Italian priest shot dead in North Cotabato
COTABATO, Philippines—An Italian Catholic priest who spent three decades working in the violence-plagued southern Philippines was shot dead inside his church compound on Monday, his superiors said.
Fausto Tentorio was the third member of the Vatican-run Pontifical Institute for Foreign Missions to have been killed since 1985 on Mindanao, a vast island home to Muslim separatists, Al-Qaeda-linked militants and other armed groups.
Police said an unknown gunman shot Tentorio, 59, eight times at his PIME parish in the remote farming town of Arakan in North Cotabato on Monday morning shortly before 8 as he got into his car.
Tentorio was to attend a clergy meeting in Kidapawan City when he was shot by a helmet-wearing man.
The priest was immediately taken to the Antipas Medical Specialist but was declared dead.
Arakan councilor Leonardo Reovoca told the Inquirer that some parish workers rushed out when they heard a series of shots and noticed the gunman walking to a waiting motorcycle.
“I cannot imagine it would happen to him. We don’t have an idea as to the motive of the killing,” Reovoca said.
Police said the assailant escaped and did not yet have any idea about the motive for the murder.
“We have no prior reports of any threat to the slain Italian priest,” provincial police chief Senior Superintendent Cornelio Salinas said.
Father Giulio Mariani, a spokesman for PIME’s regional diocese, said Tentorio arrived in the Philippines in 1978, a year after being ordained in his home country of Italy.
Mariani said Tentorio had dedicated his life to helping the local Manobo tribesmen and other disadvantaged people on Mindanao, a resource-rich but deeply poor island that makes up almost a third of the Philippines’ land mass.
“All these years he had worked with the tribal communities marginalized in Mindanao,” Mariani told AFP.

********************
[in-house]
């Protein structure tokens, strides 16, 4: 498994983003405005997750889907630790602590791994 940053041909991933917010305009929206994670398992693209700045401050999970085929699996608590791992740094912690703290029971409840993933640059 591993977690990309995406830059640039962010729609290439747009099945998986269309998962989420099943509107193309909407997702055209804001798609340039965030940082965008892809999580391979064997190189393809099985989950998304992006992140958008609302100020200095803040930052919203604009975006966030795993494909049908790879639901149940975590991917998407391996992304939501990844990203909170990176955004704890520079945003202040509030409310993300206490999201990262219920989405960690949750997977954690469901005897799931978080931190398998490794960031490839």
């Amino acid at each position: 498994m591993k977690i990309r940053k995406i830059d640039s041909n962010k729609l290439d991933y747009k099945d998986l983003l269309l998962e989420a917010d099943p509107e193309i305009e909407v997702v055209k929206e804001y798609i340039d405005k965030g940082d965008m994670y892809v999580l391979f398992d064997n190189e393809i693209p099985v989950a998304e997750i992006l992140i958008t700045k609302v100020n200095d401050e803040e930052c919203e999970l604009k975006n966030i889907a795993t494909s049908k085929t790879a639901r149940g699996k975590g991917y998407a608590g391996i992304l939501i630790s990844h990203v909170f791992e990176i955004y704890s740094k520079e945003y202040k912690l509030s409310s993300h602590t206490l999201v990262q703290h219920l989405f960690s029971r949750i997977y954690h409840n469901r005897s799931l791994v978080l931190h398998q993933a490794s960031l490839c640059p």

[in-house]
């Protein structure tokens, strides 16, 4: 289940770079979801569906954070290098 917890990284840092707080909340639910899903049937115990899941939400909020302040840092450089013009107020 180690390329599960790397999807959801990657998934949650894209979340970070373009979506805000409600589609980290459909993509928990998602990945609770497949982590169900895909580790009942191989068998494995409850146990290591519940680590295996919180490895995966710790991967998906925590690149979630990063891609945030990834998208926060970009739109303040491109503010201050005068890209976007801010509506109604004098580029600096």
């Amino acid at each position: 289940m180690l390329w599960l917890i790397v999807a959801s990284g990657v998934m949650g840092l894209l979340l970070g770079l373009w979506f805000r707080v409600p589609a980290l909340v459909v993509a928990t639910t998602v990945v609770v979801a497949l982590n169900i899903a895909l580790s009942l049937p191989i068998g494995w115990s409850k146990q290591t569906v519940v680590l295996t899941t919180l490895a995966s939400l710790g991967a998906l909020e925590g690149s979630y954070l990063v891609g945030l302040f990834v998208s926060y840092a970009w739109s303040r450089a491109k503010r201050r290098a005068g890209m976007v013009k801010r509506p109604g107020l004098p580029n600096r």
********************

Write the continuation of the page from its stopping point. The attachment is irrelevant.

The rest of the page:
“He gave them dignity and he was very pastorally active among the poor.”
The Philippines is a mainly Catholic country but it has a Muslim minority population that regards Mindanao as its ancestral homeland, and a separatist insurgency there has claimed more than 150,000 lives since the 1970s.
Harder-line Islamic militants linked to Al-Qaeda, communist rebels and other armed groups also operate there, while political warlords are infamous for having their own private armies.
Mariani said Tentorio, like other missionaries in Mindanao, had received death threats and his murder may have been linked to his efforts in trying to help the tribespeople.
“Missionaries have always been the voice of the poor and, if you work on their behalf, sometimes you are bound to step on the toes of those who have other interests,” he said.
Mariani did not elaborate on the specific threats against Tentorio, or say if authorities had been told about them.
Founded in 1926, PIME missionaries work in 17 countries around the world, mainly in areas where there are conflicts and political turmoil, according to its website.
Mariani said there were at least 20 PIME priests in the Philippines, most of whom were on Mindanao.
In 1985 an armed militia working for the army shot and killed Tulio Favali whom they accused of working with anti-government forces on Mindanao, while another PIME priest was murdered there in 1992, according to Mariani.
Two other PIME priests were also kidnapped on Mindanao, Mariani said.
Luciano Benedetti was held for nearly 70 days in 1998 by a group of men whom Mariani said identified themselves as Islamist guerrillas.
In 2007, Giancarlo Bossi, then 57, was abducted by a group of men believed to be Muslim rebels but freed after more than a month in captivity
“We are under threat all the time due to kidnappings, and other violence, but we are resigned to the idea that threats are part of our mission,” Mariani said.—With a report from Carlo Agamon, Inquirer Mindanao
Originally posted at 10:01 am | Monday, October 17, 2011
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